7 Things You Need To Do When You’re Angry



By: Kris Reece, Counselor, Author, Speaker

Whether you are hot under the collar or a full blown pressure cooker, everyone feels anger.  It is the most common emotion we all share.  We can feel it from the rising of our body temperature to the unsettled discomfort in our own skin.

Anger can come in many forms mild irritation to righteous indignation.  Mom gets angry when she is cut sitting in more traffic than her schedule will allow.  Little Timmy gets angry when his big sister sits on his toy.  Dad kicks the dog because a coworker is undermining his work.  These are just some every day examples of how we all experience anger.  It’s inescapable, but one does not have to give in to its demands.

How we respond to anger is a learned trait.  We typically learn by what we’ve experienced especially in the home.  If Jr. sees Dad getting angry and throwing things this is typically how Jr. will respond in future when he gets angry.

There are two schools of thought. 

What Your Reactions Reveal About You

By: Kris Reece, Author of Build a Beautiful Life Out of Broken Pieces



Why is it that some people react to situations with such peace and calm, while others make you wonder (or perhaps say out loud), “What is wrong with you?”

We all have the same built-in defense mechanisms and they are there for a reason.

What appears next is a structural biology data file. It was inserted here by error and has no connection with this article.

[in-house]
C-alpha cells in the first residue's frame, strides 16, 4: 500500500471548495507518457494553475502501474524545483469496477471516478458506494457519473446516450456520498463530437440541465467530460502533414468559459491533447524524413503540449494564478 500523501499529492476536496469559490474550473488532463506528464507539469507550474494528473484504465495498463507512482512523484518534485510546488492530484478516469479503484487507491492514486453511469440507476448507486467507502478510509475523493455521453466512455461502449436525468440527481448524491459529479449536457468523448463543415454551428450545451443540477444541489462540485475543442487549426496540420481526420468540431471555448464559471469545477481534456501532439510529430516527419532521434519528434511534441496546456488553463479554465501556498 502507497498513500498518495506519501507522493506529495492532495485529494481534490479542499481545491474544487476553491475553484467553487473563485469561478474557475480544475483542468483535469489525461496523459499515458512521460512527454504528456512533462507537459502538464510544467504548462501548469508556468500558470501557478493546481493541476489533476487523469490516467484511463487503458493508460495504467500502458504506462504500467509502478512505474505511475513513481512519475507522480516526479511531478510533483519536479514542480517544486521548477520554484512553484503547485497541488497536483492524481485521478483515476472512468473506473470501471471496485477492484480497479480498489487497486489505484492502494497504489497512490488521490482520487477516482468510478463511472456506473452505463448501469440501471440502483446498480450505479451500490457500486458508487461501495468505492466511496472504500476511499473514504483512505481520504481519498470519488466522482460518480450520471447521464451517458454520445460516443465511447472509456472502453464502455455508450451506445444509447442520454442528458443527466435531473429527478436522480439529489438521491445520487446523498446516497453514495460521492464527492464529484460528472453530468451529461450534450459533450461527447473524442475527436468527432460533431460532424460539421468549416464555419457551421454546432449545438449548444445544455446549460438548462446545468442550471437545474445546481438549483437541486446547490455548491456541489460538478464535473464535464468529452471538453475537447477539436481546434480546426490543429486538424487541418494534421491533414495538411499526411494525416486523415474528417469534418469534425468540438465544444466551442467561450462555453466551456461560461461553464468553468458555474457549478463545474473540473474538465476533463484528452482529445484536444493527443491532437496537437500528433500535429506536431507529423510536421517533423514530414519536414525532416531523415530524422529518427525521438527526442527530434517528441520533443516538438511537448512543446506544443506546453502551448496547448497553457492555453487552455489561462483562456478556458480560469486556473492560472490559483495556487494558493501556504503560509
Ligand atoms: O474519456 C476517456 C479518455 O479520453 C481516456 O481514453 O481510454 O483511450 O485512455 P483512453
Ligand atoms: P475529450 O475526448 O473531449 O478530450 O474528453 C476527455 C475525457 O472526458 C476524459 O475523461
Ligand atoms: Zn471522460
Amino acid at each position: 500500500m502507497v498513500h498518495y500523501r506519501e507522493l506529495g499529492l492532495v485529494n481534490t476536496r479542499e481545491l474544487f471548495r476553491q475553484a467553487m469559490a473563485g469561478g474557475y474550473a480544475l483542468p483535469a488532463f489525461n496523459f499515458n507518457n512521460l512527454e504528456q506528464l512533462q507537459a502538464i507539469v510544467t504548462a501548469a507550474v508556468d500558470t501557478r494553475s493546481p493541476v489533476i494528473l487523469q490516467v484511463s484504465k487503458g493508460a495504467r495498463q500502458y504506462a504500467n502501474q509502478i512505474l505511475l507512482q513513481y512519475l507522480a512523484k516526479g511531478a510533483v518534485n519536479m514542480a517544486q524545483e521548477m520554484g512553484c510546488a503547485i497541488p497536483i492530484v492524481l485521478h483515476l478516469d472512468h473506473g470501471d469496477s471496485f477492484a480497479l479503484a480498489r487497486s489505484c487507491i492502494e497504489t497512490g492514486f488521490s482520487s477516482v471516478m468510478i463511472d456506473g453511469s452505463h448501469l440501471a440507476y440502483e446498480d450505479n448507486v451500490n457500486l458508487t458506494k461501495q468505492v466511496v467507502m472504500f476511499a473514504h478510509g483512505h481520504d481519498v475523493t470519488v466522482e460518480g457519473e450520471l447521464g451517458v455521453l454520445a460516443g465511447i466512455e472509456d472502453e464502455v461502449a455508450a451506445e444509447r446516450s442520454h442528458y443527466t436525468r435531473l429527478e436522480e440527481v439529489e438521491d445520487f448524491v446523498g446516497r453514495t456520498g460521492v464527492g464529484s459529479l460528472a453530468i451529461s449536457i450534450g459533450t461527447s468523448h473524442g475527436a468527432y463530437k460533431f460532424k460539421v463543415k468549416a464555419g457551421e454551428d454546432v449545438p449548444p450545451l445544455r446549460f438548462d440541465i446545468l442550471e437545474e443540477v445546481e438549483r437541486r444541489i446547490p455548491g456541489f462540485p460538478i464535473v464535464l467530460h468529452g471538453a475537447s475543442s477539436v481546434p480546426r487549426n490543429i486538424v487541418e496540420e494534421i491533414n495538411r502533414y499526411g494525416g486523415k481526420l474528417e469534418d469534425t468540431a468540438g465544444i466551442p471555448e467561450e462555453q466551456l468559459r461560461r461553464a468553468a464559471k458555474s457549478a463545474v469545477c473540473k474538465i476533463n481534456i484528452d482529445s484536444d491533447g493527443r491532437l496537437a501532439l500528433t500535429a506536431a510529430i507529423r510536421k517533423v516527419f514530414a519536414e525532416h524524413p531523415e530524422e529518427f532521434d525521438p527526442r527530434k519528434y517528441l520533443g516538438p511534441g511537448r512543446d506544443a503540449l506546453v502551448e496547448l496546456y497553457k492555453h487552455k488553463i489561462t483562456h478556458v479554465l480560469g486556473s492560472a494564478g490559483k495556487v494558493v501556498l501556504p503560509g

They are designed to call us to action. Think of the fight or flight response. This is good thing. In the face of imminent danger—like a bear in our backyard or a car racing towards us—we don’t have time to pull up a seat, make a list of the pros and cons and evaluate the situation. The response needs to be quick and assertive.

But sadly, many lead their everyday lives in this fight or flight mode.

Think of a typical scenario that occurs while driving:  One person cuts another person off. No one gets hurt, there is no damage to the car. Some of us will perhaps get startled, or mildly irritated, but recover quickly and keep on driving.

Some people will flail their arms, point their fingers, or let loose some curse words. (And maybe all three.)

Why Owning Your Flaws Can Boost Your Happiness

By: Kris Reece, Author of Build a Beautiful Life Out of Broken Pieces

Have you ever encountered someone who acts like they don’t do anything wrong—ever? They never admit to making mistakes and have a justification for everything that doesn’t work out in their favor. If they didn’t do the report to the boss’s satisfaction, they blame everyone else.

Or perhaps you’ve experienced someone blatantly lying. And when you call them out on it, they lie again to cover it up.

Encounters with these kinds of people can be frustrating and exhausting. They pretend to be something they’re not to impress you—or to make them feel better about themselves. They never admit a fault and actually believe that people buy into their façade.

The sad part is this is so far from the truth.

We all have flaws. We all know that we all have flaws. But still, many of us try to fool others into thinking that we’ve got it all together.